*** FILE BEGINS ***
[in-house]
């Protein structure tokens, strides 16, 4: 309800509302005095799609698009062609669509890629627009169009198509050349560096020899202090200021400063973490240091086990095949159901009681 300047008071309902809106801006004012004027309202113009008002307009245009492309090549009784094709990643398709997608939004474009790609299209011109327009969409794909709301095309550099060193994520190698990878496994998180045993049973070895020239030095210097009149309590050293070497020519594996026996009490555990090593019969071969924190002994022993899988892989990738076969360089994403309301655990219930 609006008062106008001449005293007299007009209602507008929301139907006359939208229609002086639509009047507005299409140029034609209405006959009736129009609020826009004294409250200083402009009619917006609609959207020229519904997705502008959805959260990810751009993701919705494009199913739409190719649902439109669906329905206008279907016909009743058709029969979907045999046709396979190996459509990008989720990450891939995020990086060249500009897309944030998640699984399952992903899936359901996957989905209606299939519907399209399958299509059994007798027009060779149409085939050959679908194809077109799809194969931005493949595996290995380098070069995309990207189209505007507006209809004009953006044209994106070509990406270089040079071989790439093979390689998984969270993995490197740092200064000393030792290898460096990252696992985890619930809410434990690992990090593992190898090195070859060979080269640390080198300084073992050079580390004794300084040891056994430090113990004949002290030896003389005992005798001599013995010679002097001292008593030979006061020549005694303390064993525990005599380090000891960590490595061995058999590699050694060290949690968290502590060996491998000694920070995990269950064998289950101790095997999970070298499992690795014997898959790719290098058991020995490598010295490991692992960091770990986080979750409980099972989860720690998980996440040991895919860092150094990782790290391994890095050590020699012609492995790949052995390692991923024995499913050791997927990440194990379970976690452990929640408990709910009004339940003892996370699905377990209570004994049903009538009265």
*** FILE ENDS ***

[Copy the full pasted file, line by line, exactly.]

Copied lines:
[in-house]
């Protein structure tokens, strides 16, 4: 309800509302005095799609698009062609669509890629627009169009198509050349560096020899202090200021400063973490240091086990095949159901009681 300047008071309902809106801006004012004027309202113009008002307009245009492309090549009784094709990643398709997608939004474009790609299209011109327009969409794909709301095309550099060193994520190698990878496994998180045993049973070895020239030095210097009149309590050293070497020519594996026996009490555990090593019969071969924190002994022993899988892989990738076969360089994403309301655990219930 609006008062106008001449005293007299007009209602507008929301139907006359939208229609002086639509009047507005299409140029034609209405006959009736129009609020826009004294409250200083402009009619917006609609959207020229519904997705502008959805959260990810751009993701919705494009199913739409190719649902439109669906329905206008279907016909009743058709029969979907045999046709396979190996459509990008989720990450891939995020990086060249500009897309944030998640699984399952992903899936359901996957989905209606299939519907399209399958299509059994007798027009060779149409085939050959679908194809077109799809194969931005493949595996290995380098070069995309990207189209505007507006209809004009953006044209994106070509990406270089040079071989790439093979390689998984969270993995490197740092200064000393030792290898460096990252696992985890619930809410434990690992990090593992190898090195070859060979080269640390080198300084073992050079580390004794300084040891056994430090113990004949002290030896003389005992005798001599013995010679002097001292008593030979006061020549005694303390064993525990005599380090000891960590490595061995058999590699050694060290949690968290502590060996491998000694920070995990269950064998289950101790095997999970070298499992690795014997898959790719290098058991020995490598010295490991692992960091770990986080979750409980099972989860720690998980996440040991895919860092150094990782790290391994890095050590020699012609492995790949052995390692991923024995499913050791997927990440194990379970976690452990929640408990709910009004339940003892996370699905377990209570004994049903009538009265």